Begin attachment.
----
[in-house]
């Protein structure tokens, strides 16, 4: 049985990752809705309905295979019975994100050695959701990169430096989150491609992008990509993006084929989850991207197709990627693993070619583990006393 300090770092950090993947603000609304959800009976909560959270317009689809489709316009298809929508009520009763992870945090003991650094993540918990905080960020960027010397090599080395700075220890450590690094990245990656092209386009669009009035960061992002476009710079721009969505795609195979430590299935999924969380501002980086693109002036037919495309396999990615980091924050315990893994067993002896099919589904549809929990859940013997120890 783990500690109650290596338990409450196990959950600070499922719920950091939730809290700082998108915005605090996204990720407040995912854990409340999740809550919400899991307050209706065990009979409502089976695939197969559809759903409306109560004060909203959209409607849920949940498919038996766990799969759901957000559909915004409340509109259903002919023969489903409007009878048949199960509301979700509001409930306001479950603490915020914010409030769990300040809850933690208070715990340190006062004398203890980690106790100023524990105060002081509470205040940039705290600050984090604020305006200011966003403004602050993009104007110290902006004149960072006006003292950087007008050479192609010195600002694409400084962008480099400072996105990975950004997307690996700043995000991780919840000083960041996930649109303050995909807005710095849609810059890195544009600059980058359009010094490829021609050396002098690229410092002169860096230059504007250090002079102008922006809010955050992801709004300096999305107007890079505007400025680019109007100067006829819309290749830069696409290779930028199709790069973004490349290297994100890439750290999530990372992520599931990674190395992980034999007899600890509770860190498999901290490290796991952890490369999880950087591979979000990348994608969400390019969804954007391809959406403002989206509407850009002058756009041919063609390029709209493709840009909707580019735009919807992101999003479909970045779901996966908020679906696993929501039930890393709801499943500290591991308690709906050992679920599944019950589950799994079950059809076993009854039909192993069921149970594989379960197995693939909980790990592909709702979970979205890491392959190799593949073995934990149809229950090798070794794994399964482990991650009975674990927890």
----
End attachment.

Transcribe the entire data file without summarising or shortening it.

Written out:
[in-house]
């Protein structure tokens, strides 16, 4: 049985990752809705309905295979019975994100050695959701990169430096989150491609992008990509993006084929989850991207197709990627693993070619583990006393 300090770092950090993947603000609304959800009976909560959270317009689809489709316009298809929508009520009763992870945090003991650094993540918990905080960020960027010397090599080395700075220890450590690094990245990656092209386009669009009035960061992002476009710079721009969505795609195979430590299935999924969380501002980086693109002036037919495309396999990615980091924050315990893994067993002896099919589904549809929990859940013997120890 783990500690109650290596338990409450196990959950600070499922719920950091939730809290700082998108915005605090996204990720407040995912854990409340999740809550919400899991307050209706065990009979409502089976695939197969559809759903409306109560004060909203959209409607849920949940498919038996766990799969759901957000559909915004409340509109259903002919023969489903409007009878048949199960509301979700509001409930306001479950603490915020914010409030769990300040809850933690208070715990340190006062004398203890980690106790100023524990105060002081509470205040940039705290600050984090604020305006200011966003403004602050993009104007110290902006004149960072006006003292950087007008050479192609010195600002694409400084962008480099400072996105990975950004997307690996700043995000991780919840000083960041996930649109303050995909807005710095849609810059890195544009600059980058359009010094490829021609050396002098690229410092002169860096230059504007250090002079102008922006809010955050992801709004300096999305107007890079505007400025680019109007100067006829819309290749830069696409290779930028199709790069973004490349290297994100890439750290999530990372992520599931990674190395992980034999007899600890509770860190498999901290490290796991952890490369999880950087591979979000990348994608969400390019969804954007391809959406403002989206509407850009002058756009041919063609390029709209493709840009909707580019735009919807992101999003479909970045779901996966908020679906696993929501039930890393709801499943500290591991308690709906050992679920599944019950589950799994079950059809076993009854039909192993069921149970594989379960197995693939909980790990592909709702979970979205890491392959190799593949073995934990149809229950090798070794794994399964482990991650009975674990927890």